The Rigginses and Fricke are making presentations at schools in central Illinois and beyond to alert young people to the dangers of using the herbal supplement. They have given programs at Lincoln Community High School, Chillicothe High School and Whitney Young School in Chicago. They are scheduled to go to schools in Decatur, Normal, Delavan, Mattoon, a community near Effingham and several others, Debbie Riggins said.


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In other business, the council agreed to repair a sidewalk in front of a group home in the city, even though they have just learned that the facility is exempt from paying property taxes to the city.

The CILA (community-integrated living arrangement) at 302 N. Sherman St., operated by the Charleston Transitional Facility, asked for the sidewalk repair. The Charleston firm has just been notified by the Illinois Department of Revenue that it is exempt from paying real estate taxes, Bates said, because it is a not-for-profit organization.

Bates said he submitted a letter to the local Board of Review asking that the CILA's request for tax-exempt status be denied. The board did deny the request, but the state overruled the local board, he said.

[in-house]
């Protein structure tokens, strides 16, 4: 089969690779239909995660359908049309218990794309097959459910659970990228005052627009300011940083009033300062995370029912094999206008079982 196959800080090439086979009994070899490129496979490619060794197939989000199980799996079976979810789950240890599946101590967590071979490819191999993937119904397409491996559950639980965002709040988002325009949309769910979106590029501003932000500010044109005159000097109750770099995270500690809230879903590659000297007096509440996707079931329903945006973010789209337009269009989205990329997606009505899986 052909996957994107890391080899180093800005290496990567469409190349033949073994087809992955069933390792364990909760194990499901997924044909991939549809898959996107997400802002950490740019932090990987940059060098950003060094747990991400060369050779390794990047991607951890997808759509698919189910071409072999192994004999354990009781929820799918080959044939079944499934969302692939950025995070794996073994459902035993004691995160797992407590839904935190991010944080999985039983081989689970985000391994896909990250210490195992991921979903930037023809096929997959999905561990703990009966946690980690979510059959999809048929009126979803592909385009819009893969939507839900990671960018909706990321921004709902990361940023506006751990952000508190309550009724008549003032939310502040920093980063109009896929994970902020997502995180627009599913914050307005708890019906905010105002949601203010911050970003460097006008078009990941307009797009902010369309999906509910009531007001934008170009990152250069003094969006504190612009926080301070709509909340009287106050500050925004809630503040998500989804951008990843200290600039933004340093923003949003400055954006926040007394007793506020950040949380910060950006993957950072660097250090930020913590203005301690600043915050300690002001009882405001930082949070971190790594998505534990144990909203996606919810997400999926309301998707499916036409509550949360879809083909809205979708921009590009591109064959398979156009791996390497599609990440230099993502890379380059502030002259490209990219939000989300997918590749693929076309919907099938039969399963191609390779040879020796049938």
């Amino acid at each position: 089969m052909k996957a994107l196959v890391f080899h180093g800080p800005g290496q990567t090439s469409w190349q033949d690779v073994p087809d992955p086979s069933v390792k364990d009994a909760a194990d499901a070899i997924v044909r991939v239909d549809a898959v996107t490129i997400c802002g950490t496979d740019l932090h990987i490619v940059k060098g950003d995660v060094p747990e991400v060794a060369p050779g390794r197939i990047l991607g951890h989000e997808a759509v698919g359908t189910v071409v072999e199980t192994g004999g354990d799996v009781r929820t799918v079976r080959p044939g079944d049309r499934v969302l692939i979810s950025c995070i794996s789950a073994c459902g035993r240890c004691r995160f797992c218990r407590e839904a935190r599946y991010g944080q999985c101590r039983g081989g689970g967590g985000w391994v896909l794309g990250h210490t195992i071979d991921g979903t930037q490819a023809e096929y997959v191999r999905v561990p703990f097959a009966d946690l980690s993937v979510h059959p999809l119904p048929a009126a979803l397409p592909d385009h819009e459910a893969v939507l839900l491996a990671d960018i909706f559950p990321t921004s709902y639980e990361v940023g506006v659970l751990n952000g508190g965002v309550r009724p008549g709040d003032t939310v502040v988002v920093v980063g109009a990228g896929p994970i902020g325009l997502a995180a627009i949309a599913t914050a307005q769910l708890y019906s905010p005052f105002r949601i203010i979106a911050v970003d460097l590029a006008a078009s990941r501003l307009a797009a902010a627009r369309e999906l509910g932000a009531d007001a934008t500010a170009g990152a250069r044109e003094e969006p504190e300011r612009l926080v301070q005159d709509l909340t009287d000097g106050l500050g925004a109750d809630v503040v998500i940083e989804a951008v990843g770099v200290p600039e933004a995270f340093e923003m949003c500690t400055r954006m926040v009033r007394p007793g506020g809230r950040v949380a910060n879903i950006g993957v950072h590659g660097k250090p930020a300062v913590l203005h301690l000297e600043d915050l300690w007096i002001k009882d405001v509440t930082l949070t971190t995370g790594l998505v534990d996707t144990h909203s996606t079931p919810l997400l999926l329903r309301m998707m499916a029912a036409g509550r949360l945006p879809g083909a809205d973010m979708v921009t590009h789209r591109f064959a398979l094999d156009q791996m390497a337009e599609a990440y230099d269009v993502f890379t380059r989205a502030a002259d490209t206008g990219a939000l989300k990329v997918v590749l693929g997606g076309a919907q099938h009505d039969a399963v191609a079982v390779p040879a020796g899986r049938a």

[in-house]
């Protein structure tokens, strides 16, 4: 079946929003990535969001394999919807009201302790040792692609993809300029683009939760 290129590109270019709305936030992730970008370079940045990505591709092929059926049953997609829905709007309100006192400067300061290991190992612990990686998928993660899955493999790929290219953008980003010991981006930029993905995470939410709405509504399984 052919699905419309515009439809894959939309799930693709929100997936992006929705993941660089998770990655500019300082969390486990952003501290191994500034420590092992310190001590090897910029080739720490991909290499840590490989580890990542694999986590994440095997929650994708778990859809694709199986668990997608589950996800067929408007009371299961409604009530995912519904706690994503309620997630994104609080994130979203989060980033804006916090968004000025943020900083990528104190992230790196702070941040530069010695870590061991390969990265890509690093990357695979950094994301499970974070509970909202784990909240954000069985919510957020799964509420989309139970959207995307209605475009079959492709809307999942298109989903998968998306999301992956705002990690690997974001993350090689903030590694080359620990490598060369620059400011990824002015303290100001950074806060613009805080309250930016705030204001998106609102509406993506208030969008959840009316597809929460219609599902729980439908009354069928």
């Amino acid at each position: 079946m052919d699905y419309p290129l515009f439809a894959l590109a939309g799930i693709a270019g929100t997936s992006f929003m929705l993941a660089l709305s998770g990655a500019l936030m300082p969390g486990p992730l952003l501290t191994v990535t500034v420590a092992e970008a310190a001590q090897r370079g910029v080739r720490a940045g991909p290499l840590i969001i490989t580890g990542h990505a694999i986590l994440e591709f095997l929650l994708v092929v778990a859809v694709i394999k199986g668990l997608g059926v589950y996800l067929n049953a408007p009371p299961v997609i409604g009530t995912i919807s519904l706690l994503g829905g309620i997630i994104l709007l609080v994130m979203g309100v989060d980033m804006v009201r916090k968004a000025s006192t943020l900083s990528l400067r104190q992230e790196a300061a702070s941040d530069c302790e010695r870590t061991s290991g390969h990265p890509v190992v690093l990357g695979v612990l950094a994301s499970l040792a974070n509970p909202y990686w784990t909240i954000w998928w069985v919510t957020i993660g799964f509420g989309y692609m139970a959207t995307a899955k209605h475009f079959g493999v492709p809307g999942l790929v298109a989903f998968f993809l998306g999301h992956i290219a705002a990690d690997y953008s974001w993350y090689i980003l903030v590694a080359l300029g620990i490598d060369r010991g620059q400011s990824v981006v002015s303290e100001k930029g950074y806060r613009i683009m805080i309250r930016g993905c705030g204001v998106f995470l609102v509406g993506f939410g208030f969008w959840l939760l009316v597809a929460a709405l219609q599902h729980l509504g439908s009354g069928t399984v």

Alderman Glenn Shelton, who lives in Ward 4, where the CILA is located, said last week he was going to vote against the request for sidewalk repair because he disagreed with the state's decision.

"I didn't want to vote on increasing the value of privately owned property that doesn't pay property taxes," he said.

However, he told the council Monday, he has changed his mind. "I will be voting yes on the petition. The city and the ward I serve comes before my personal feelings."

Alderman Steve Fuhrer asked if the construction work to build the CILA had damaged the sidewalk. Street Superintendent Don Osborne said the walk was in bad shape before the group home was built.